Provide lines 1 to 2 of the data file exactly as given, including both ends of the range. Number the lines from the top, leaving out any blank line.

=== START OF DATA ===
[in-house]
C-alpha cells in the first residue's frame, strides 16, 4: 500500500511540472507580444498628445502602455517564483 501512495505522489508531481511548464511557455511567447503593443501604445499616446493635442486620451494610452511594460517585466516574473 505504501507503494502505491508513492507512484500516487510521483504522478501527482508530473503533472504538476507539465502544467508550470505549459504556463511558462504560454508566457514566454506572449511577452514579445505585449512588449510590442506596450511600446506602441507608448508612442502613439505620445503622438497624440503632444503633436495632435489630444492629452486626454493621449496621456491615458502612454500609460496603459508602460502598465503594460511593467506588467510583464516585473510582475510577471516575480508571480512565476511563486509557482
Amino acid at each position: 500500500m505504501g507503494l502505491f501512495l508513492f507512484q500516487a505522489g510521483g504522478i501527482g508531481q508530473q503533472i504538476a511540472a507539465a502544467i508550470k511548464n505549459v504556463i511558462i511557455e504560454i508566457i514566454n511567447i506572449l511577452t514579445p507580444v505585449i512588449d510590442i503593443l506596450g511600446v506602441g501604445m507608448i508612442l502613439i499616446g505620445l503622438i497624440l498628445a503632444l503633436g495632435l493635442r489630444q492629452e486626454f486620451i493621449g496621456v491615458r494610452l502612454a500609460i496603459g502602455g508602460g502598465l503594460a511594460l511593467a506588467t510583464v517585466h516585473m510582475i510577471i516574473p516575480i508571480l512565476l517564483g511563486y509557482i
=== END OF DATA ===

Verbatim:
[in-house]
C-alpha cells in the first residue's frame, strides 16, 4: 500500500511540472507580444498628445502602455517564483 501512495505522489508531481511548464511557455511567447503593443501604445499616446493635442486620451494610452511594460517585466516574473 505504501507503494502505491508513492507512484500516487510521483504522478501527482508530473503533472504538476507539465502544467508550470505549459504556463511558462504560454508566457514566454506572449511577452514579445505585449512588449510590442506596450511600446506602441507608448508612442502613439505620445503622438497624440503632444503633436495632435489630444492629452486626454493621449496621456491615458502612454500609460496603459508602460502598465503594460511593467506588467510583464516585473510582475510577471516575480508571480512565476511563486509557482